If you are using C# 3.0, you could write Nullify() as an extension method for strings and then you should be set using the syntax you displayed:

string item = DBValue.Nullify() ?? ConfigValue.Nullify() ?? "SomeOtherValue";

On C# 2.0, I guess we're stuck with the way it is now.

John

# re: The C# ?? null coalescing operator (and using it with LINQ)

Thursday, September 20, 2007 6:31 PM by Dragan Panjkov

Scott,

I know this comment is offtopic, but Phil Haack mentioned this on his blog as reason for moving to Microsoft. I hope that you can post some overview posts about new ASP.NET MVC framework?

# re: The C# ?? null coalescing operator (and using it with LINQ)

Thursday, September 20, 2007 7:48 PM by Clayton Powell

I love the ?? operator!

One of the real pains with the old DataSet Designer is that the Row properties generated are not nullable types. So the DBNull is not converted into a Null. So you can't use ?? on those properties. You have to call IsXxxNull - yuck. LinqToSql is much better in this respect.

The DataSet Designer in VS2008 has had a number of nice improvements - does it now support emitting nullable types for row properties?

# re: The C# ?? null coalescing operator (and using it with LINQ)

Friday, September 21, 2007 12:07 AM by Mehfuz

Nice!, thanks a lot, i guess when we are using  (int?)e.Element("YearsAtCompany") ?? 0, do we need to have (int?) cause we are already having a default value by ?? 0. In that case , what is the problem with  (int)e.Element("YearsAtCompany") ?? 0  

# re: The C# ?? null coalescing operator (and using it with LINQ)

Friday, September 21, 2007 12:37 AM by Vikram

thanks for the post. But I Have been using this C sharp 2.0 for long with nullable type. Is there something new that I am missing?

# re: The C# ?? null coalescing operator (and using it with LINQ)

Friday, September 21, 2007 3:21 AM by Littlefool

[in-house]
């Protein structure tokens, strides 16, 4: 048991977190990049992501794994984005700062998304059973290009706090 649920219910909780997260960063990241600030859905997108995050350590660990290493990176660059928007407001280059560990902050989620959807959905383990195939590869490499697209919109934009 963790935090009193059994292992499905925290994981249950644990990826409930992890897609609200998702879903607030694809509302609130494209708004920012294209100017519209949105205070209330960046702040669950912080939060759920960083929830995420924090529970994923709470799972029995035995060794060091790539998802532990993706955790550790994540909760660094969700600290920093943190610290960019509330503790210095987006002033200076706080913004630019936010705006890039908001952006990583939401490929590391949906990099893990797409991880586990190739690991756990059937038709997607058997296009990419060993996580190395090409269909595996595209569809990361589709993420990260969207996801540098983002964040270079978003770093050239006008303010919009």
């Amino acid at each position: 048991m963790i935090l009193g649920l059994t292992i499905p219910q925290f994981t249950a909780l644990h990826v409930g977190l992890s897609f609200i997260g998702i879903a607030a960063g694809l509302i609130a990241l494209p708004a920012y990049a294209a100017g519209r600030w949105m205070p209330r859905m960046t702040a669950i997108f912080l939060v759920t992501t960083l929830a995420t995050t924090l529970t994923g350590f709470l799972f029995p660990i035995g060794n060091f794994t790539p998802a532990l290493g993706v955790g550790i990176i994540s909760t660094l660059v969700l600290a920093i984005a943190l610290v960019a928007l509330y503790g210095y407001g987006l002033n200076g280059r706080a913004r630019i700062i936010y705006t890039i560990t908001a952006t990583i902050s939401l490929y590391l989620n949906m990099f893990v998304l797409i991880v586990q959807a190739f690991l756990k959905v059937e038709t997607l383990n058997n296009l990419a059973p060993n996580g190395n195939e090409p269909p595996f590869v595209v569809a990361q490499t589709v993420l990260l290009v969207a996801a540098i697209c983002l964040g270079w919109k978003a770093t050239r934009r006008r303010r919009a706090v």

Great entry. Never heard of the ?? operator before but will for sure use it from now on.

Thanks for pointing it out again.

# re: The C# ?? null coalescing operator (and using it with LINQ)

Friday, September 21, 2007 8:43 AM by Ber From Argentina

I like this tip. send more please.

# re: The C# ?? null coalescing operator (and using it with LINQ)

Friday, September 21, 2007 1:00 PM by Jon Levy

Nice article Scott

Is there a way to apply NumberFormat to decimals where I am assigning to the AskingPrice or does the formatting have to be done elsewhere, i.e. in the listview databind?

           var r = from p in i.Properties

                   orderby p.AskingPrice ascending                

                   select new

                   {

                       AskingPrice = (decimal?)p.AskingPrice ?? 0,

                   };

# re: The C# ?? null coalescing operator (and using it with LINQ)

Friday, September 21, 2007 3:08 PM by Mun

Good entry.  Never heard of the ?? operator before, but definitely looks useful.  Thanks for the tip.

# re: The C# ?? null coalescing operator (and using it with LINQ)

Friday, September 21, 2007 3:47 PM by Pete

Personally, I don't use ?? very much; I still tend to use the old style ( xxx==null?xxx:"foo"; ) out of habit, though it's a nice little operator.  The bit that really peeves me is DBNull.Value - whoever invented that should be SHOT because we now have to write code to convert between that abomination and null (probably to cope with VB not really understanding the concept of null coherently, or maybe someone on the SQL dev team who didn't like null parameters?).

int foo = parameter == null || parameter.Equals(DBNull.Value) ? "0" : (int)parameter;

instead of int foo = parameter ?? 0;

Any way that something could be done without breaking existing code; for example, overriding the == operator on DBNull.Value (easy) and modifying the way in which the implementation of the (null)== operator so that it matched DBNull.Value?  Although this would break _some_ code, I'd imagine that the number of times that (real world) you want to distinguish between (null) and DBNull.Value could be counted on the fingers of one hand; and there are much large compatibility issues than that between 2.0 and 3.5 code, so provided it were well publicised it wouldn't add any significant effort to porting a 2.0 app to 3.5.